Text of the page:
It’s Time To Escalate The Naming And Shaming Of Inaccessible Websites

0 Comments

Last week marked a watershed moment in the relatively short history of the drive for universal web accessibility.

September 23 saw the passing of the deadline for public sector bodies across the EU to implement the Web Accessibility Directive. Despite the ongoing Brexit negotiations, this has also simultaneously been transposed into U.K. law via the Public Sector Bodies (Websites and Mobile Apps) Accessibility Regulations 2018 (PSBAR).

The requirements are relatively straightforward — public sector bodies including central government departments, local authorities, NHS Trusts and universities are now compelled by law to conform to a recognized global standard for web accessibility known as the Web Content Accessibility Guidelines (WCAG 2.1).

The new obligations had already come into force for newer websites (created after September 23 2018) last year and will apply to public sector mobile apps from June 23 2021.

Exposing inaccessible websites

Following the passing of the deadline last week, the U.K. based pan-disability charity Scope wasted little time publishing somewhat deflating and disappointing research confirming that nine out of ten websites of the U.K.’s largest local authorities still contain a multitude of accessibility errors.

The accessibility testing was undertaken between September 11 and September 16 and the nine local authorities in breach of their obligations have a combined population of 10 million people.

Typical errors identified included problematic interactions with screen readers and keyboard navigation, poor color contrast, problems enlarging text and confusing layouts.

Responding to the research Scope’s Head of Digital Influencing Kristina Barrick said, “Organizations have had two years to prepare for this deadline and make changes to their websites.”

The charity’s statement added, “With local lockdowns on the rise across the U.K., it is unacceptable that disabled people may be unable to access information about support available in their area.”

Predictably, just as with the evolving pandemic, poor web accessibility is a global cross-border issue.

Last week also saw the publication of research undertaken by the U.S, nonprofit Miami Lighthouse for the Blind which identified accessibility flaws in the election websites of 12 key battleground states.

The issues identified could impact or potentially disenfranchise up to 2.3 million people living with a sight impairment across the states of Colorado, Florida, Iowa, Michigan, Minnesota, Nevada, New Hampshire, North Carolina, Ohio, Pennsylvania, Virginia, and Wisconsin.

The carrot and stick approach to campaigning for web accessibility

Crucially, in the case of both U.S. Federal Law and PSBAR, regulations do not uniformly or explicitly apply to all private sector organizations, despite this sector controlling a vast swath of digital products used by disabled customers on a daily basis.

The notion of calling out businesses who do not make their websites accessible or publishing sector-wide leaderboards comparing implementation and flagging accessibility “fails” speaks to a longer-term thought leadership trend in web accessibility.

For some time now, advocates and accessibility evangelists have been very keen to steer web accessibility away from being seen purely as a compliance issue.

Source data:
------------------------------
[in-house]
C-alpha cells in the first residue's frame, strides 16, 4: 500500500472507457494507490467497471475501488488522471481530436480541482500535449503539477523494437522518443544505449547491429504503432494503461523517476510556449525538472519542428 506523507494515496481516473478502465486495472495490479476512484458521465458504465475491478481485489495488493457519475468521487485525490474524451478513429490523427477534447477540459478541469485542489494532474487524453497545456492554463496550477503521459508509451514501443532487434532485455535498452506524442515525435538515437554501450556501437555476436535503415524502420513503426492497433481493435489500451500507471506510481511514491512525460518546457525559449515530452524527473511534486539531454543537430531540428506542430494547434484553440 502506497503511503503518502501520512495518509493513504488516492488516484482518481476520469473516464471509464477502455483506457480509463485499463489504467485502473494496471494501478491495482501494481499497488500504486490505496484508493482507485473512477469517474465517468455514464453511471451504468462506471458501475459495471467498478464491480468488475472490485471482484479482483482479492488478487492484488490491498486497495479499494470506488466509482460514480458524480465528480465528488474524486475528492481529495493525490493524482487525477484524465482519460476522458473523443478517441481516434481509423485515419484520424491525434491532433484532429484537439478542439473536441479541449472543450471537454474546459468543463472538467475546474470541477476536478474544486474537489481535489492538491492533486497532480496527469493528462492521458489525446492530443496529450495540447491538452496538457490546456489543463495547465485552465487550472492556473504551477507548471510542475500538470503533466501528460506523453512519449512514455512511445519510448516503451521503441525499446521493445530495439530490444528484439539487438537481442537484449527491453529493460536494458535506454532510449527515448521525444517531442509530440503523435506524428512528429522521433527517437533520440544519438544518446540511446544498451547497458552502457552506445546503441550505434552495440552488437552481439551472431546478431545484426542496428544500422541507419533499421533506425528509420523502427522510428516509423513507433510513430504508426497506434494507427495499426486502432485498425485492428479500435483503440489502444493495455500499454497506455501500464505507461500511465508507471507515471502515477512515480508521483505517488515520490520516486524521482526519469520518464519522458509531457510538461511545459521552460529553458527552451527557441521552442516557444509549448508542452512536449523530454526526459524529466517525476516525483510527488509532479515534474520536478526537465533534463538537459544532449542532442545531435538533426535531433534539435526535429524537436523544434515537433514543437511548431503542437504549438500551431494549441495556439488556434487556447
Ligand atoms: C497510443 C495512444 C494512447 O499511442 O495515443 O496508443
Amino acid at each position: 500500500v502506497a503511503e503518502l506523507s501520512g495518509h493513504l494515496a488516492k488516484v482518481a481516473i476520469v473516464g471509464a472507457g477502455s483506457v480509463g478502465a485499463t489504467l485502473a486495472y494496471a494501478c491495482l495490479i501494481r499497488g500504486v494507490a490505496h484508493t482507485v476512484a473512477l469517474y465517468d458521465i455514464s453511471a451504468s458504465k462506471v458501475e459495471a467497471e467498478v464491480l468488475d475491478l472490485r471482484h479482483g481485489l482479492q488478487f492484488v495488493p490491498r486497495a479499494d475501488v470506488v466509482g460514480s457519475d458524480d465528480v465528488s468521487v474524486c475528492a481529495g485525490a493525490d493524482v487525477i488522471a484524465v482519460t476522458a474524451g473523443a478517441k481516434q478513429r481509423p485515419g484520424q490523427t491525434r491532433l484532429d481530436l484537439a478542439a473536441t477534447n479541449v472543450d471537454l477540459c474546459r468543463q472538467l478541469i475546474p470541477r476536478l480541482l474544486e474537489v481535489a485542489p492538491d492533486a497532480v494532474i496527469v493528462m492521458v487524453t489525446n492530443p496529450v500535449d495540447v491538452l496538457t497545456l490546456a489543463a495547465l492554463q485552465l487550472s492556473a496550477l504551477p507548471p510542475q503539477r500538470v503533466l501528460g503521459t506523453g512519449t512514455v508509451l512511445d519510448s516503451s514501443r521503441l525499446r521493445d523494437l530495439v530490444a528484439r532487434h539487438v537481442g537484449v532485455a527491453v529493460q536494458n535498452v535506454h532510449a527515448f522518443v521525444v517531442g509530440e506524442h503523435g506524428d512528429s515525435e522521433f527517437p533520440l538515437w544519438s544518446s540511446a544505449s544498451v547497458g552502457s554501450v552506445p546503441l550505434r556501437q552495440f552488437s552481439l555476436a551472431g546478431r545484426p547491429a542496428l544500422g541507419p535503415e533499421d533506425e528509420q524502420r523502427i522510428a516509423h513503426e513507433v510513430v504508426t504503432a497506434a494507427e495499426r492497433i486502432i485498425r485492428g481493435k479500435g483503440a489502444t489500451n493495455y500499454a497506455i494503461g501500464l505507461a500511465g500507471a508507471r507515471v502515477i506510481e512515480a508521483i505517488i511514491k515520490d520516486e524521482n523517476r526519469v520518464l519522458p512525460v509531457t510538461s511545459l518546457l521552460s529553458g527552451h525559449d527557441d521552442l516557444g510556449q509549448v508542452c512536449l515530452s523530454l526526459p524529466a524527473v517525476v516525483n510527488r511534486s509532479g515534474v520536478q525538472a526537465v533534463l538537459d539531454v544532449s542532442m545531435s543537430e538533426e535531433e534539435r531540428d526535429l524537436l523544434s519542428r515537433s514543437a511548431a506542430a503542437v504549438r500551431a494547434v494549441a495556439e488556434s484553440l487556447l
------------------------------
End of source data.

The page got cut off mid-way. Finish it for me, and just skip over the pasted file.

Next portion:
The reasoning behind this is sound. With 15% of the global population having a disability, there are clear stand-alone business advantages to having accessible digital products.

Conventional thinking related to web accessibility says that framing it as a purely legal or compliance issue diminishes its positive impacts.

It reduces it to a tick box exercise to appease the lawyers as opposed to what it truly should be ­ — a richly engaging, educative process for universal design involving web designers testing alongside disabled people for the benefit of all.

All this aside, there is nothing wrong with a carrot and stick approach to digital accessibility.  Emphasizing the potential reputational and legal risks need not diminish the positive business case. These arguments can work in tandem as two sides of the same coin.

Of course, a legal framework like PSBAR is incredibly useful for providing clarity and context to organizations but in the absence of clear guidelines for the private sector, research, such as that undertaken by Scope, is most welcome.

In the U.K., public sector league tables for web accessibility, such as the Silktide Index already exist and more of these need to be created and regularly updated for the private sector.

The beauty of this type of approach is that it can compare like with like. Rather than portraying web accessibility as some esoteric ideal floating in the ether, compiling rankings of organizations competing within the same sector can help focus minds.

It has the capacity to sharpen the focus of those concerned with an organization’s reputation and competitive advantage while kicking into the long grass any ill-conceived perceptions that disabled customers are less relevant within particular business sectors.

It is true to say that disabled customers want to feel that they are worth more to an organization than just risk mitigation and public relations collateral. Ideally, they want to feel their custom and input is greatly valued.

Nevertheless, disabled people are also amongst the most hardened, realistic and pragmatic segments of the population. Over and above being inclusivity evangelists and particularly in the context of a global pandemic, users with disabilities, first and foremost, simply require their digital products to work in the way they need them to.

Whether it’s the carrot or the stick, or a particular combination of the two that compels website and app creators to ensure this happens, is merely of secondary importance.

Source Article